I have to explain that our group were extremely well read on Orwell and Homage to Catalonia and that our stops were, by definition, long and intense. The highlight of the tour was the invitation by the Academy of Sciences and Arts to go up onto their rooftop to see where Orwell had spent some time on observation duties. This was something that is denied to ordinary tourists and we are very grateful to Nick for having been able to secure permission with the Academy. The senior Academy staff who met us were most gracious in their welcome and we thank them for allowing us to go up onto the roof.

Orwell's view from the Poliorama of the Hotel Continental and the Place de Cataluña

Orwell’s view from the Poliorama of the Hotel Continental and the Place de Cataluña

I think they were equally pleased to meet us as the Orwell Society.  Lunch was taken on the hoof as time was moving on. The rest of the afternoon was taken up with visits to three more sites, the first where a church had been damaged and restoration didn’t happen until the fifties, followed by going to the square of St Phillip Neri, where there had been a massacre, with bullet holes in the walls.  In fact, it had been a bomb blast dropped by Fascist planes, killing 20 or so children and the blame was levelled at the Republicans. Our last stop was to a billiard hall, where Orwell was issued with his firearm. This ended Nick Lloyd’s part of the tour.  In the evening we all went to the Sanatori Maurin, on the edge of the city, where Orwell recuperated from his neck wound. This is now the Benjamin Franklin International School, where we met 4/5 dozen people who had been invited to meet us. After seeing where Orwell had been in the old part of the Sanatorium, we then had about 1.30 hrs of question and answer time, plus a press interview. Thus ended the first day at 8.30pm. It had been very intense and highly educational.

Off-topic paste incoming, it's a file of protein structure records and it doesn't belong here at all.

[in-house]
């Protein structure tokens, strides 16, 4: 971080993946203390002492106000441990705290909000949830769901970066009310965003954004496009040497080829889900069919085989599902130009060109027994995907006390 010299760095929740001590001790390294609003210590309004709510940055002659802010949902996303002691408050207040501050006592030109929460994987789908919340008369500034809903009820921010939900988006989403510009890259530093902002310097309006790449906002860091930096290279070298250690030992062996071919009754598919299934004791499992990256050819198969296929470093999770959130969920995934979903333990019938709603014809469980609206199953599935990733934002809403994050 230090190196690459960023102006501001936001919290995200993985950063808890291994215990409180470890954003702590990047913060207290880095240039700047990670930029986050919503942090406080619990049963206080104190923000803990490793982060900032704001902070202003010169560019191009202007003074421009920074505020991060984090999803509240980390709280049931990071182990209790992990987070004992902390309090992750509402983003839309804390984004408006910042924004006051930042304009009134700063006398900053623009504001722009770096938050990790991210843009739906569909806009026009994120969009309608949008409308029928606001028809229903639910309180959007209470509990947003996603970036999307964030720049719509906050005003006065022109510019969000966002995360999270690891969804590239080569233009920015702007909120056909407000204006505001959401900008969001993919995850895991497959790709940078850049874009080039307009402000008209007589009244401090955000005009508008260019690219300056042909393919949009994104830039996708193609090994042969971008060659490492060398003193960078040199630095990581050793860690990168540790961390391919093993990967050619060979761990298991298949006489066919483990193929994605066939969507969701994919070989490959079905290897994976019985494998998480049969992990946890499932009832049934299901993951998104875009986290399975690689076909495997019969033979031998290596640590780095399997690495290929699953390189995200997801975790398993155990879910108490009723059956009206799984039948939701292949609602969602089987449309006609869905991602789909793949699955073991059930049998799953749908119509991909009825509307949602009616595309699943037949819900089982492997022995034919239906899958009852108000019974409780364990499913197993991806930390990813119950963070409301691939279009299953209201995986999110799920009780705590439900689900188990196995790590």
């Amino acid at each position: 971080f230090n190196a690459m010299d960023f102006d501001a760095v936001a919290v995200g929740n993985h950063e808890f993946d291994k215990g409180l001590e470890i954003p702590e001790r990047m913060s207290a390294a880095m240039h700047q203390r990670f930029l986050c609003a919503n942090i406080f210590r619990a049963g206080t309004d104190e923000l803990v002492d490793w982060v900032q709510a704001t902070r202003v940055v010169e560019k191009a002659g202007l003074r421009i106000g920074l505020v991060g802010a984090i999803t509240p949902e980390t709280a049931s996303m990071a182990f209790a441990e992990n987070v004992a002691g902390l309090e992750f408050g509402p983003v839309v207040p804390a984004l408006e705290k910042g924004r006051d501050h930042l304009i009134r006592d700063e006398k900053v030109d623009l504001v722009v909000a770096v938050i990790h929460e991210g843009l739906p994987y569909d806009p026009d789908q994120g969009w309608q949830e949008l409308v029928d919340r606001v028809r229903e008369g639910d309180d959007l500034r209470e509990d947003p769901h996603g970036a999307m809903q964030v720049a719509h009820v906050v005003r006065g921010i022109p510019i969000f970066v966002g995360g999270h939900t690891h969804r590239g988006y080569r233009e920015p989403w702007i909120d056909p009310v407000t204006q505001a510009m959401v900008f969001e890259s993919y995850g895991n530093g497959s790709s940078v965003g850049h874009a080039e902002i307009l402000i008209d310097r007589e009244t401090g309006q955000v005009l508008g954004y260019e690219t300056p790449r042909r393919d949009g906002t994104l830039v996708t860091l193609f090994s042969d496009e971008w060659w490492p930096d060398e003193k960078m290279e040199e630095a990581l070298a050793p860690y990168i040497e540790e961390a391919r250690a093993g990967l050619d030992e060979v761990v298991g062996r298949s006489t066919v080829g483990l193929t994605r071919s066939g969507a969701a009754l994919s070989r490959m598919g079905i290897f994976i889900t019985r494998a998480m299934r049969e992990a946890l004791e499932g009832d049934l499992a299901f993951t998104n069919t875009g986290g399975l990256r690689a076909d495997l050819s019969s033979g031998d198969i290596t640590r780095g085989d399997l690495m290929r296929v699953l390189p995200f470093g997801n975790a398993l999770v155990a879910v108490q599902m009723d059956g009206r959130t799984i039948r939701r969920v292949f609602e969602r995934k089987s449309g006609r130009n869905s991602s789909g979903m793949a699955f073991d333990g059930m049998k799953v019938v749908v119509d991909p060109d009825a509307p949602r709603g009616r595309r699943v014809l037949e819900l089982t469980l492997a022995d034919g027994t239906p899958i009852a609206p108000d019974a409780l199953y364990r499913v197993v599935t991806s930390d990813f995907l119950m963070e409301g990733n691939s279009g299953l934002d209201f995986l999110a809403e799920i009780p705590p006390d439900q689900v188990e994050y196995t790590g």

At the Sanatori Maurin BFIS

The Group with Guests at the Sanatori Maurin (BFIS)

SAT. 17th MAY: Today we picked up two 9 seater hire vehicles and set off at 8.30am for Robres in Aragon and the museum of the “Ruta de Orwell Centre”. We arrived at 11.45am to be met by Victor Pardo Lancina and his interpreter, Elena. His was our guide for the next 2 days. We spent 2.30 hrs going round the museum Victor has helped set up. This was devoted to Orwell and the other principle people involved with the war. Victor was also responsible for reconstructing the trenches that we were to see later. The setting up of this museum has taken place over many years going back to 2003, the  centenary of Orwell’s birth. Victor has had to fight considerable inertia from local and national government as there still seems to be a collective amnesia amongst higher authorities as to what happened between 1936 and 1975. This was another fascinating element of our tour and was followed by an excellent lunch. Mid afternoon saw us arrive at the trenches a few miles/kms from the town of Alcubierre.

It was from here that Georges Kopp rode his black horse up to the trenches at Monte Irazo, everybody else walked! We were greeted by both press and local TV. and after visiting the trenches and seeing where the Republicans were dug in, Quent and I were then interviewed. What a strange sensation it was to walk in the footsteps of my father as he looked out over what was then a barren landscape. All the trees and shrubs had long gone for fuel. With time slipping into late afternoon, we then headed off to see the Fascist trenches at San Simon, where they seemed to have had better facilities. They also commanded more of the countryside and had better communications. We ended  day two by driving to the Albergue de Monegros, an extraordinary building standing high up on a hill with a 360 degree view.

We enjoyed another typical Spanish dinner. 

The view from Monte Irazo (wrongly named Monte Trazo by Orwell).The view from Monte Irazo (wrongly named Monte Trazo by Orwell).